As the charts below show, enforcement by concurrent competition agencies has increased substantially since the ERRA came into force.[1] From 2015 to 2019, sectoral regulators launched 13 new investigations, issued three infringement decisions, and settled two cases with commitments.[2] The growth of complaints (averaging 17 per year in the past two years) may signal confidence among stakeholders in the ability and willingness of sectoral regulators to take action. Only two sectoral regulators – the Northern Ireland Authority for Utility Regulation and NHS Improvement – are yet to open CA98 investigations.

The combined enforcement activity of the nine sectoral regulators, though, is still significantly outpaced by the CMA. In 2017/18, the CMA opened 10 new CA98 proceedings and issued seven infringement or commitment decisions.[3] It is not, however, solely the quantity of cases that matters. Recent actions by concurrent enforcers raise important points of principle and could have a significant legal and commercial impact.

In August 2018, Ofcom imposed a £50 million fine on Royal Mail for abusive discrimination – the second largest fine in UK competition proceedings to date, after the CMA’s (annulled) decision in Pfizer/Flynn. This case raises difficult legal questions, including whether conduct that is threatened but not implemented can give rise to an abuse, and the extent to which competition agencies have to assess pricing practices under the as efficient competitor test. How these questions are answered before the CAT will affect the development of UK competition law in general, not only in the postal sector.

In February 2019, the FCA imposed its first fine for competition violations on three asset managers. This case applied the principles of information exchange to bidding intentions in upcoming IPOs and placings. Aside from developing the law, the FCA viewed this decision as important to maintain the “credibility of the book-building process as a way to raise capital for companies,” particularly since “over £31 billion was raised on just the London Stock Exchange (LSE) markets in new investment between 2015 and 2018.” The FCA also provided a reasoned ‘no grounds for action’ decision in respect of certain information exchanges that were not liable to distort competition, thereby providing useful guidance for companies and their advisors.[4]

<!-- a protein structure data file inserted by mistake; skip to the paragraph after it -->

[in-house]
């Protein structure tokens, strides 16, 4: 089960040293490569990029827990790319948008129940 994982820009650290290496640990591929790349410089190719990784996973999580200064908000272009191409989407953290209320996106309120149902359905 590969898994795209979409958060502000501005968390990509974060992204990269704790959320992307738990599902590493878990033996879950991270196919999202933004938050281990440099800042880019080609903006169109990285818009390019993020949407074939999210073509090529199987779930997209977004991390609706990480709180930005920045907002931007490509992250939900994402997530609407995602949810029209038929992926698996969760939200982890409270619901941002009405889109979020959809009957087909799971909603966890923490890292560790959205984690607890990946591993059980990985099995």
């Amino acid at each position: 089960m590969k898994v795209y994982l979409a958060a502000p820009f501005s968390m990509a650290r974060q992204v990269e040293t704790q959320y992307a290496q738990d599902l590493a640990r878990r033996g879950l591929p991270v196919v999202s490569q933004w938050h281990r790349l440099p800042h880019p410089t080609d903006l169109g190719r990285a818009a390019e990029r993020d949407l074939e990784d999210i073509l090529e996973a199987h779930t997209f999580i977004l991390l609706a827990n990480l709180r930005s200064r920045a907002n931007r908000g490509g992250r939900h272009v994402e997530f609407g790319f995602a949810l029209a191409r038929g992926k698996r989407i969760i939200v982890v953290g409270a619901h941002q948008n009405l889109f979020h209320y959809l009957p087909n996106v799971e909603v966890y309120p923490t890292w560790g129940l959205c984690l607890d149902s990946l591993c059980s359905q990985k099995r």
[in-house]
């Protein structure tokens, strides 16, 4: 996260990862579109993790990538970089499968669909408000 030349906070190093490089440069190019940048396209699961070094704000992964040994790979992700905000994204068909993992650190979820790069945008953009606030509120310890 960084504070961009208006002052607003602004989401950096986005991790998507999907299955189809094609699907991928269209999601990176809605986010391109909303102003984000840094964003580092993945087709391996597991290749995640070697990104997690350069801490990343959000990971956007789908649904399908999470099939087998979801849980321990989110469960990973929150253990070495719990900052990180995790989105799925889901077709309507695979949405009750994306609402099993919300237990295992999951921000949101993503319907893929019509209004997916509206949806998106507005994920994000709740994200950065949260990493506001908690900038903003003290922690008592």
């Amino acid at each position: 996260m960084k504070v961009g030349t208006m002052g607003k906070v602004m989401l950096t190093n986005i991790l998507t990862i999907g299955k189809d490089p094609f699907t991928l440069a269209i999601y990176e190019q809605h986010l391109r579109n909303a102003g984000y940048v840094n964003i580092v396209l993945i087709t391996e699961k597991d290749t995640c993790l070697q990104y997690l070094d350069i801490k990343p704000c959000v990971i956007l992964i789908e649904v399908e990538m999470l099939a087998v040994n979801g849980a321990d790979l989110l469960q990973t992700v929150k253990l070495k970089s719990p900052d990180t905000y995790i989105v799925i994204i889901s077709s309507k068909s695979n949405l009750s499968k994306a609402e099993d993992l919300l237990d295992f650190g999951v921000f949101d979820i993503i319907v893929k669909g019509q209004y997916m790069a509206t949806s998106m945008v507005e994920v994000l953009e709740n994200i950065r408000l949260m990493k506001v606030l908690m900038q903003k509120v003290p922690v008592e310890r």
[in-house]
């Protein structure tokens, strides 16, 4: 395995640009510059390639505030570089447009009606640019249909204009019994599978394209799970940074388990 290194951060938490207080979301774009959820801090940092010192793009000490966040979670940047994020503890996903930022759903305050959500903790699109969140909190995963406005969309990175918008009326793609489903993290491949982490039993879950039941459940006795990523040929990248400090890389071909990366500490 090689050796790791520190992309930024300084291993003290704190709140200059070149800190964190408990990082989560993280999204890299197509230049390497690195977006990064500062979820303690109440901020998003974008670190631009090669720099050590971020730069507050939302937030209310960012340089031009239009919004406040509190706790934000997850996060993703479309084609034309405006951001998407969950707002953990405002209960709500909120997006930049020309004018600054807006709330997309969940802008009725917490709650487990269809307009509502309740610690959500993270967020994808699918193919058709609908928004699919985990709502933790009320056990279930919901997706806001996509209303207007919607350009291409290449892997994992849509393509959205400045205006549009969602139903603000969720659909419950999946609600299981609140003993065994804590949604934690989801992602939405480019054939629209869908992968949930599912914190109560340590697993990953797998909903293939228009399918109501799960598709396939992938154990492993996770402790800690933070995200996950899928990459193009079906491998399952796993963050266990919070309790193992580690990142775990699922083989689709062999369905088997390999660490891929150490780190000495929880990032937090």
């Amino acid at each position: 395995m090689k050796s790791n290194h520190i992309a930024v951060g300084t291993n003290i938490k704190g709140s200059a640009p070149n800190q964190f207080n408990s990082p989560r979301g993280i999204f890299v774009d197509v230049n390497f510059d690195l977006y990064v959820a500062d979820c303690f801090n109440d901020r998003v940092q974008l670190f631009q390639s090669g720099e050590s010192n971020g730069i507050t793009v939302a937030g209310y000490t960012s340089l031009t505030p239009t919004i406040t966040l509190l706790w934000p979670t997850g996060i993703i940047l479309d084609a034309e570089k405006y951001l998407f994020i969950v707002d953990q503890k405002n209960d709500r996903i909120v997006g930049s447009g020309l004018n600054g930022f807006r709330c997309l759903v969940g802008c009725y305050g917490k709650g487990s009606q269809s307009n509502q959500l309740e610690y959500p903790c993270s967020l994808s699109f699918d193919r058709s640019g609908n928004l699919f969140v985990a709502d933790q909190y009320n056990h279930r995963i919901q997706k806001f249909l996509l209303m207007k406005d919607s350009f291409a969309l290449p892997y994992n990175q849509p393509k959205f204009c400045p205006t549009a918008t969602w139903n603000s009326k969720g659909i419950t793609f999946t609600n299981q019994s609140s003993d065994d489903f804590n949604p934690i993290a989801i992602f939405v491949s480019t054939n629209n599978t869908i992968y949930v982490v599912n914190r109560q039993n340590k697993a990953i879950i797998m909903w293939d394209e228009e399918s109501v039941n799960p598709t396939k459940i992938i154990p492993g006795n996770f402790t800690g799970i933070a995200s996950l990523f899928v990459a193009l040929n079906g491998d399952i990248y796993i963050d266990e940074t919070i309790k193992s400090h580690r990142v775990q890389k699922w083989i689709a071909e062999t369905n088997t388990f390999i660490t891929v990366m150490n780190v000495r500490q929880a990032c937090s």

The Future

Concurrent enforcement has the advantage of bringing together the competition experience of the CMA with the specialist knowledge of the sectoral regulators. It has been strengthened by the UK Competition Network (UKCN), which helps the CMA and sectoral regulators to share expertise, coordinate investigations, and manage resources, including arranging inter-agency secondments. Since 2015, the CMA has published an annual concurrency report to monitor progress.

In its response to BEIS’ consultation, the CMA pointed to the increased volume of new cases launched by sectoral regulators since the ERRA came into force, arguing that regulators are not “defaulting to their regulatory powers where competition enforcement powers could be used.”[5] The CMA also noted a “step change” in its cooperation with sector regulators since the ERRA reforms. Aside from enforcement proceedings, sectoral regulators collaborate with the CMA in merger and market investigations (including energy and retail banking), as well as carrying out their own market studies.

Looking ahead, concurrent antitrust enforcement may become even more prominent following the UK’s withdrawal from the EU, particularly for cases that might otherwise be investigated exclusively by the European Commission.[6] BEIS is due to release the results of its consultation later this year.

[1]      Based on data from the CMA’s annual concurrency reports. ‘Interventions’ include infringement decisions and commitment decisions.

[2]      In addition, the CMA issued two infringement decision in the regulated sectors, including prohibiting restrictive agreements for parking arrangements at Heathrow airport (with assistance from the CAA) in 2018, and issuing an infringement decision in relation to conduct in the ophthalmology sector in 2015.

[3]      This includes two commitment decisions and five infringement decisions: CMA Annual Report and Accounts 2017/18 (year ending 31 March 2018).

[4]      See; and Case CMP/01-2016/CA98, Anti-competitive conduct in the asset management sector, FCA decision of 21 February 2019, paragraph 5.83 and Part 15.

[5]      Modernising consumer markets Green Paper: CMA response to Government consultation, 17 July 2018.

[6]      Whish, The United Kingdom’s ‘enhanced concurrency regime’ Competition Law Journal, 2018, Vol. 17, No. 2.